In an era when the United States Congress is unwilling to compromise to provide basic relief to American citizens, when Supreme Court justices are argued and voted upon party lines, and when even basic elections descend into partisan lawsuits and name-calling, it’s hard not to feel that the United States is more divided than ever before. No matter how dysfunctional the American two-party system may seem, it doesn’t look like it will be changing any time soon. But it begs the question: Why are we stuck with only these two major parties? How did these specific parties come to be? And are these political parties even necessary for the American government to function?
These may not be simple questions, but they are important ones. American political parties, and the two-party system they populate, began in the late 1790s and have persisted into contemporary politics in the 21st century. The main two parties have grown, changed names, realigned values, and sometimes disbanded while ushering in new parties to replace them, but the divisiveness between whichever the big two may be has remained the same for more than 200 years. Though it sometimes seems the contention between two factions is the source of America’s problems, the parties have their place in democracy, and arguably, may be a healthy sign of a working republic.
Notable Founding Fathers Knew Factions Could Be Dangerous And Even Warned Against Them
The Founding Fathers of the United States warned against the creation of political parties. George Washington, first president of the United States, claimed they were dangerous to democracy in his farewell address to the nation. Washington urged Americans to compromise on their differences rather than allow factions to potentially dominate the political field:
The alternate domination of one faction over another, sharpened by the spirit of revenge, natural to party dissension, which in different ages and countries has perpetrated the most horrid enormities, is itself a frightful despotism. But this leads at length to a more formal and permanent despotism. The disorders and miseries which result gradually incline the minds of men to seek security and repose in the absolute power of an individual; and sooner or later the chief of some prevailing faction, more able or more fortunate than his competitors, turns this disposition to the purposes of his own elevation, on the ruins of public liberty.
The first noticeable appearance of political parties was in the 1796 election. This was after George Washington served two terms and decided to step aside. The Federalists and the Democratic-Republicans were the names of the two parties that formed. Many notable Founding Fathers had chosen sides. Thomas Jefferson aligned with the Democratic-Republicans, while Alexander Hamilton sided with the Federalists.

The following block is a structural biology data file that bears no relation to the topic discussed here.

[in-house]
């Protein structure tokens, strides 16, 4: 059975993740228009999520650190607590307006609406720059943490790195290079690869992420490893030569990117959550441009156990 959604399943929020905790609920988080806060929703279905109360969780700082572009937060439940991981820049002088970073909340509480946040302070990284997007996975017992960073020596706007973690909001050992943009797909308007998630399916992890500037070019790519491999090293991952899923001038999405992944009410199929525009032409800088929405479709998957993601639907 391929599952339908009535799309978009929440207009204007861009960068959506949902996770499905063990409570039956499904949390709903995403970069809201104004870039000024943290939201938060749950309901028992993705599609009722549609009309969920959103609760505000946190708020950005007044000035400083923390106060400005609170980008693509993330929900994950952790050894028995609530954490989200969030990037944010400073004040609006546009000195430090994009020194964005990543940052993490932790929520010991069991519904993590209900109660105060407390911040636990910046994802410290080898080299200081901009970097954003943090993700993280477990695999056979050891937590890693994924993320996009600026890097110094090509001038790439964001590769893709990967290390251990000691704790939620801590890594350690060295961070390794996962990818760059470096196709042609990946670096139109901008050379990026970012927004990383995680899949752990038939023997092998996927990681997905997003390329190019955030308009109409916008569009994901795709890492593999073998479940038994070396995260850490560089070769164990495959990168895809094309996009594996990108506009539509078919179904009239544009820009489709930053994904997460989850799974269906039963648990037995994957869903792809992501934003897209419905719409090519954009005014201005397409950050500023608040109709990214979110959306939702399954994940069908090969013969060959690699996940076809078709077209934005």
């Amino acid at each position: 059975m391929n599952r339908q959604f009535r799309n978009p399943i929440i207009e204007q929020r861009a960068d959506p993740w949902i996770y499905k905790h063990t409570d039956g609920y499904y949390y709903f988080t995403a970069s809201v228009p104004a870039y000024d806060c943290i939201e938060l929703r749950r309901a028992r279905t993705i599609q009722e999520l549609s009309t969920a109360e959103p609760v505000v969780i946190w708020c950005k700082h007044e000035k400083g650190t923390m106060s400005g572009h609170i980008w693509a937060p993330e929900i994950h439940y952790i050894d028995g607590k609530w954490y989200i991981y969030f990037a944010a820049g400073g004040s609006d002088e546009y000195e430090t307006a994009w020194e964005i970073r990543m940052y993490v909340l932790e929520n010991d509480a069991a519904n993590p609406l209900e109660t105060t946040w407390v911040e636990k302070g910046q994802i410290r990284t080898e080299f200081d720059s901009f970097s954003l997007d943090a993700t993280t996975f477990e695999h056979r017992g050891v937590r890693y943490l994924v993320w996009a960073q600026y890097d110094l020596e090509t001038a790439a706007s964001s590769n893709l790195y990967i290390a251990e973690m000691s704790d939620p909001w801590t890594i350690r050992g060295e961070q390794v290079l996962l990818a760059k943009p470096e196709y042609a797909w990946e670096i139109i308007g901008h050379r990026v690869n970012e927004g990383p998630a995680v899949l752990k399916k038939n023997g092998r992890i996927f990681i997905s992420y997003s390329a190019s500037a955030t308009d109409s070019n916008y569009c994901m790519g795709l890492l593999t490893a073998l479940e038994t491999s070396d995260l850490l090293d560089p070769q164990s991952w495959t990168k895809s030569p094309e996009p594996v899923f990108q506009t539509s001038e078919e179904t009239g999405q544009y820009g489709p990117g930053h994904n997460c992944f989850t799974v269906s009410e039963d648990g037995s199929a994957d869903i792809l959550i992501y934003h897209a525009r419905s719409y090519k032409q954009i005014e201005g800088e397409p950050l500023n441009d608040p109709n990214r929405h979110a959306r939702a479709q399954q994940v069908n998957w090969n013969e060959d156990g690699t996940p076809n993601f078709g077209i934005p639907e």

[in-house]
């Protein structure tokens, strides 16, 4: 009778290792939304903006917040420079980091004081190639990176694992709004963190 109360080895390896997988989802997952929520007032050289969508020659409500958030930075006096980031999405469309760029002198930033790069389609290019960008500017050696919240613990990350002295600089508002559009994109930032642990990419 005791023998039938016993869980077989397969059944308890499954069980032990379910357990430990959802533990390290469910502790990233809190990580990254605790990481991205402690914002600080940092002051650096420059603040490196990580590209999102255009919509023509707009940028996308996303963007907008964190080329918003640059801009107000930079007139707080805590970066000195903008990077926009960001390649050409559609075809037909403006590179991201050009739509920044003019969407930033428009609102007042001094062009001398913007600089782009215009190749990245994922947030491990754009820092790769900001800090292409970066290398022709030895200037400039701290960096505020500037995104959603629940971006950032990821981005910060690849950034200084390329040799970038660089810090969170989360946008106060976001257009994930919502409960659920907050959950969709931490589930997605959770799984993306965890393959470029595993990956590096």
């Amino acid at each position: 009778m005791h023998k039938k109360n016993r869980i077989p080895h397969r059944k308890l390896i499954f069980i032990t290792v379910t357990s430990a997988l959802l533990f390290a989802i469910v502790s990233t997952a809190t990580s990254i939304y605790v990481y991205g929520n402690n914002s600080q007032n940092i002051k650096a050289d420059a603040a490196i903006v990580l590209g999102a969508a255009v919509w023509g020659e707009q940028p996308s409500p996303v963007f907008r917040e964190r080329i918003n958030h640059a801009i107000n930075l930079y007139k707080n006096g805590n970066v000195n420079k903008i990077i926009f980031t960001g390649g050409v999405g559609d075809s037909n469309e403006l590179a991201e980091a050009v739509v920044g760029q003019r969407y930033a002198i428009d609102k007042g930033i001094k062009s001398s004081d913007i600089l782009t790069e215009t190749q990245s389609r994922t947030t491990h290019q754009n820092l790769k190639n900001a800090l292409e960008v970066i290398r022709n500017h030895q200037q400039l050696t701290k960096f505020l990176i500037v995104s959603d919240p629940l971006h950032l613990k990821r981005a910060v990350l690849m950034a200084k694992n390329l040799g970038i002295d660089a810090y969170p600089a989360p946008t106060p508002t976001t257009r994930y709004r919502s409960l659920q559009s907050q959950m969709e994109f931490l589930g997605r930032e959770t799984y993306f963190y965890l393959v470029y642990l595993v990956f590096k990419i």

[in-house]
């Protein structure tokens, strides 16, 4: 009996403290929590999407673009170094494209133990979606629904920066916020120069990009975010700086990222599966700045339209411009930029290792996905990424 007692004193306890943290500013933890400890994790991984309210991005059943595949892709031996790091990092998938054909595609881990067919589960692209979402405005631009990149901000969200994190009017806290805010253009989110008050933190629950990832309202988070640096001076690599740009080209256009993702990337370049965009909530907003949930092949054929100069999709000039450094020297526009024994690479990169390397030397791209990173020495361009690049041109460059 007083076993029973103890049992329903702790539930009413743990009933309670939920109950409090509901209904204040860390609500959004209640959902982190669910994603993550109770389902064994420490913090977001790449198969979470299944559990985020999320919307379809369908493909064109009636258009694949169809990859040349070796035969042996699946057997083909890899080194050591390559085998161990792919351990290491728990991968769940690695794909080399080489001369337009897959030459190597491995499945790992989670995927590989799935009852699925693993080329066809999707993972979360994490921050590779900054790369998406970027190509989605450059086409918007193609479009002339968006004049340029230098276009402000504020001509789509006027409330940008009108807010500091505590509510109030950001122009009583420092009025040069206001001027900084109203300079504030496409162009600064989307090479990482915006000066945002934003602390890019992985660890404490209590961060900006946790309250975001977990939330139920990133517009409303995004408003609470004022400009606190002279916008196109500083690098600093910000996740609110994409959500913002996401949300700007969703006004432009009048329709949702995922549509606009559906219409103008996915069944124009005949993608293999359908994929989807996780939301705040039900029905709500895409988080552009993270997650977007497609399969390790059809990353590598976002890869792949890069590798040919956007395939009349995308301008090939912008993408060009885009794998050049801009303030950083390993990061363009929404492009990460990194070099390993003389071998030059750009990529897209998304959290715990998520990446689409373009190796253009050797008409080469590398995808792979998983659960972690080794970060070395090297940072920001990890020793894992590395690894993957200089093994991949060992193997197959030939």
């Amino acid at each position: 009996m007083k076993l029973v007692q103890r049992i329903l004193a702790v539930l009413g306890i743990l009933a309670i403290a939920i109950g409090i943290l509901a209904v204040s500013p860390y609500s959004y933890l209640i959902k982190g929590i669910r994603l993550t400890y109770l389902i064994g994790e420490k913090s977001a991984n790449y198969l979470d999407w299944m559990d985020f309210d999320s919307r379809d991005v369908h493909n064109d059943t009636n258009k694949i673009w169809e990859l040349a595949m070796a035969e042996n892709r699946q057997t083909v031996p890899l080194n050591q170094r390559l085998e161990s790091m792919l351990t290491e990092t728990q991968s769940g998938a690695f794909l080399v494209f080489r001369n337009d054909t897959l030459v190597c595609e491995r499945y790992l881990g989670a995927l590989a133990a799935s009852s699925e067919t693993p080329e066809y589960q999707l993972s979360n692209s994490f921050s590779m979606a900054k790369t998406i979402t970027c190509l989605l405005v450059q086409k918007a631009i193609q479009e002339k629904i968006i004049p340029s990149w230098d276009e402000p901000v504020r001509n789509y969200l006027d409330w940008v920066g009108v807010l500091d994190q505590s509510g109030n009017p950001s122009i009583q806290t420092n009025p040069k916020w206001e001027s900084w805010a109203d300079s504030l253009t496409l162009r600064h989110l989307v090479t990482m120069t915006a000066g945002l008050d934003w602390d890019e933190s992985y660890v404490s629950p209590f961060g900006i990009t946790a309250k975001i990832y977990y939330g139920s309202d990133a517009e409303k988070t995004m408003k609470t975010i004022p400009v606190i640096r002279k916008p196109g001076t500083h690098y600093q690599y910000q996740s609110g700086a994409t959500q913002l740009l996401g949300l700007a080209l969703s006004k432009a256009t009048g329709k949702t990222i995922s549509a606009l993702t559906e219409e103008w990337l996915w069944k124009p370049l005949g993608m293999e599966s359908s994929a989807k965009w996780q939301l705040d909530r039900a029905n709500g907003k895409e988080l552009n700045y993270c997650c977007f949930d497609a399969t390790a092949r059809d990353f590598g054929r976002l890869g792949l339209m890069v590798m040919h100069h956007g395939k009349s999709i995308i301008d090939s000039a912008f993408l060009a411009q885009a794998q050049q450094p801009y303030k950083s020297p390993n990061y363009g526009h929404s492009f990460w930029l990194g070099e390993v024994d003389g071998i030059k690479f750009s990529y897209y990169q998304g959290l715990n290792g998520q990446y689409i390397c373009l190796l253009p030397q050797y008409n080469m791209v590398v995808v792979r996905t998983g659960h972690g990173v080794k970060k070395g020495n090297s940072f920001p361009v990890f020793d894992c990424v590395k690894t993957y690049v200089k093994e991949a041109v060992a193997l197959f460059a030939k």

Other notable Founding Fathers also spoke of the political party system. James Madison, despite later becoming a Democratic-Republican, argued that political factions would prevent tyranny in the United States. But he also said it could be a source of another form of despotism. He recognized that factions would likely become a big deal and recognized that mitigating their effects would be the best plan of action:
The inference to which we are brought is, that the causes of faction cannot be removed, and that relief is only to be sought in the means of controlling its effects.
Madison believed that the United States was so large that it would be difficult for one party to gain too much control. Madison argued for political pluralism and suggested it would provide a check for political parties:
Extend the sphere, and you take in a greater variety of parties and interests; you make it less probable that a majority of the whole will have a common motive to invade the rights of other citizens; or if such a common motive exists, it will be more difficult for all who feel it to discover their own strength, and to act in unison with each other.
While Madison did see some inherent value in political parties for certain situations, he warned the people of the United States to be cautious of any faction capable of gaining a majority for they may "sacrifice to its ruling passion or interest both the public good and the rights of other citizens."
Political Parties Are Inevitable Within A Democratically Elected Government
With the United States government framed the way it is, some people have argued that political parties were inevitable from the start. For example, James Madison argued that coalitions are a natural part of democracy and to prevent them from forming a government would destroy the liberty necessary for democracy to function. "Liberty is to faction what air is to fire," Madison wrote, "an aliment without which it instantly expires." Some scholars have argued that political parties are good, while others have argued that they are bad. So, which is it?